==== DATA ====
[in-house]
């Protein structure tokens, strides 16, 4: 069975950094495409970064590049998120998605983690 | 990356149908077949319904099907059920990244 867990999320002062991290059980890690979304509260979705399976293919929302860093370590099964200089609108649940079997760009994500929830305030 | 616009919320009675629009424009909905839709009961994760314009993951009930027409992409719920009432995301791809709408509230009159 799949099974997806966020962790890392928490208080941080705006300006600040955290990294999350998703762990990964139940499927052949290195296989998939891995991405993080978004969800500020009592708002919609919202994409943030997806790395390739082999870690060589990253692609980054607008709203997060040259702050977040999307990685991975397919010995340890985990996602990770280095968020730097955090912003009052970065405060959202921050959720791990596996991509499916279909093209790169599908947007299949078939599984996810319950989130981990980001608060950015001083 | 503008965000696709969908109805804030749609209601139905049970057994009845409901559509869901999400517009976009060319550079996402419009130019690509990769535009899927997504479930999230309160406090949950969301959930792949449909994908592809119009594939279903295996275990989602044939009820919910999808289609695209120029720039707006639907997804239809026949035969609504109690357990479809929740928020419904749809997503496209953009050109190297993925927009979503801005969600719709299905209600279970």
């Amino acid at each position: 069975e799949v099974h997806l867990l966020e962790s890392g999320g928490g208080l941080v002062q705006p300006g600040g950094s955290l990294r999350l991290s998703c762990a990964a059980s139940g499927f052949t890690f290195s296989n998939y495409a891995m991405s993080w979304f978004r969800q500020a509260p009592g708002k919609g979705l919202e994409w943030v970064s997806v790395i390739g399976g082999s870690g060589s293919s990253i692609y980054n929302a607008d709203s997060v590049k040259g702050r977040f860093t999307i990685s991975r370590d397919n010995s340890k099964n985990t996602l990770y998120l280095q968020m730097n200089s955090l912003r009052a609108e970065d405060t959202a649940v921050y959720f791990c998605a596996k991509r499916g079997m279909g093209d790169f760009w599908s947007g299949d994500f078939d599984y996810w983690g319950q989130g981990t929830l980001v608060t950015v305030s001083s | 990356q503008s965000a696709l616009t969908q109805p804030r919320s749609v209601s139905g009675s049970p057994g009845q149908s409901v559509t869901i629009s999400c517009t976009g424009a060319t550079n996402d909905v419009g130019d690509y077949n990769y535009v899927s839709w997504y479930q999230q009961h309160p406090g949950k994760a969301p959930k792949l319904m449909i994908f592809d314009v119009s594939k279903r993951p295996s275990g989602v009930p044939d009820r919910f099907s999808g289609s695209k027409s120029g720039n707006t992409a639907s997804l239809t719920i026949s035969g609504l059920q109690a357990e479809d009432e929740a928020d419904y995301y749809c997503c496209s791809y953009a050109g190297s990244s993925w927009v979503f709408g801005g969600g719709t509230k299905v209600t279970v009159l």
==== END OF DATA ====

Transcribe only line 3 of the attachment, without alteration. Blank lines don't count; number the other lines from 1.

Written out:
């Amino acid at each position: 069975e799949v099974h997806l867990l966020e962790s890392g999320g928490g208080l941080v002062q705006p300006g600040g950094s955290l990294r999350l991290s998703c762990a990964a059980s139940g499927f052949t890690f290195s296989n998939y495409a891995m991405s993080w979304f978004r969800q500020a509260p009592g708002k919609g979705l919202e994409w943030v970064s997806v790395i390739g399976g082999s870690g060589s293919s990253i692609y980054n929302a607008d709203s997060v590049k040259g702050r977040f860093t999307i990685s991975r370590d397919n010995s340890k099964n985990t996602l990770y998120l280095q968020m730097n200089s955090l912003r009052a609108e970065d405060t959202a649940v921050y959720f791990c998605a596996k991509r499916g079997m279909g093209d790169f760009w599908s947007g299949d994500f078939d599984y996810w983690g319950q989130g981990t929830l980001v608060t950015v305030s001083s | 990356q503008s965000a696709l616009t969908q109805p804030r919320s749609v209601s139905g009675s049970p057994g009845q149908s409901v559509t869901i629009s999400c517009t976009g424009a060319t550079n996402d909905v419009g130019d690509y077949n990769y535009v899927s839709w997504y479930q999230q009961h309160p406090g949950k994760a969301p959930k792949l319904m449909i994908f592809d314009v119009s594939k279903r993951p295996s275990g989602v009930p044939d009820r919910f099907s999808g289609s695209k027409s120029g720039n707006t992409a639907s997804l239809t719920i026949s035969g609504l059920q109690a357990e479809d009432e929740a928020d419904y995301y749809c997503c496209s791809y953009a050109g190297s990244s993925w927009v979503f709408g801005g969600g719709t509230k299905v209600t279970v009159l």